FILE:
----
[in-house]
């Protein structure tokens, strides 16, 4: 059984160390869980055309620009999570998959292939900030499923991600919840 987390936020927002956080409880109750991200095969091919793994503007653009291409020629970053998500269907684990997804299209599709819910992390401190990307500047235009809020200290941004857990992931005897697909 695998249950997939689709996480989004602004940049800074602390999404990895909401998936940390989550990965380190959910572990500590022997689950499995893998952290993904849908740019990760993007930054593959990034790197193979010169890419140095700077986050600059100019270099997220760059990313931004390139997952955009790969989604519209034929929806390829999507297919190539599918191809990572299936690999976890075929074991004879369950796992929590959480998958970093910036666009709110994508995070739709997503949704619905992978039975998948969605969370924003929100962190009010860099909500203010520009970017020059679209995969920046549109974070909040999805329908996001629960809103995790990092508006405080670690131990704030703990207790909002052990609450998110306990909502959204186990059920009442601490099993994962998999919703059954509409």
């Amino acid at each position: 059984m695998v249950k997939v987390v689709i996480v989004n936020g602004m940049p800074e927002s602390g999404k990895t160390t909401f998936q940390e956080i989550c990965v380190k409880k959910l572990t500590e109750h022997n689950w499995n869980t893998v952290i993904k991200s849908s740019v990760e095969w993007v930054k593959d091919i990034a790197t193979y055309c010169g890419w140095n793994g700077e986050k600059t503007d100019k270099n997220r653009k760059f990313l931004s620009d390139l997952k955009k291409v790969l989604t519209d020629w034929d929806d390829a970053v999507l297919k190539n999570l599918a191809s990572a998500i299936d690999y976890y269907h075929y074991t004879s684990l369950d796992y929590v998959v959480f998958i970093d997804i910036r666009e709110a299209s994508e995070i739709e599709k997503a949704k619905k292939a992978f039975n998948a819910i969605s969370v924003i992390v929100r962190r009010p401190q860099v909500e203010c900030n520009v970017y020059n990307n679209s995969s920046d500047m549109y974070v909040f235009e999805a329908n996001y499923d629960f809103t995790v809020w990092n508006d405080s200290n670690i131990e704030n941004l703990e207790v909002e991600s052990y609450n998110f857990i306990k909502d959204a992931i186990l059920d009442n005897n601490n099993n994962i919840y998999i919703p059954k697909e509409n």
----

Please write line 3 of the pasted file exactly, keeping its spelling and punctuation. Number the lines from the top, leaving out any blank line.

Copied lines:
């Amino acid at each position: 059984m695998v249950k997939v987390v689709i996480v989004n936020g602004m940049p800074e927002s602390g999404k990895t160390t909401f998936q940390e956080i989550c990965v380190k409880k959910l572990t500590e109750h022997n689950w499995n869980t893998v952290i993904k991200s849908s740019v990760e095969w993007v930054k593959d091919i990034a790197t193979y055309c010169g890419w140095n793994g700077e986050k600059t503007d100019k270099n997220r653009k760059f990313l931004s620009d390139l997952k955009k291409v790969l989604t519209d020629w034929d929806d390829a970053v999507l297919k190539n999570l599918a191809s990572a998500i299936d690999y976890y269907h075929y074991t004879s684990l369950d796992y929590v998959v959480f998958i970093d997804i910036r666009e709110a299209s994508e995070i739709e599709k997503a949704k619905k292939a992978f039975n998948a819910i969605s969370v924003i992390v929100r962190r009010p401190q860099v909500e203010c900030n520009v970017y020059n990307n679209s995969s920046d500047m549109y974070v909040f235009e999805a329908n996001y499923d629960f809103t995790v809020w990092n508006d405080s200290n670690i131990e704030n941004l703990e207790v909002e991600s052990y609450n998110f857990i306990k909502d959204a992931i186990l059920d009442n005897n601490n099993n994962i919840y998999i919703p059954k697909e509409n």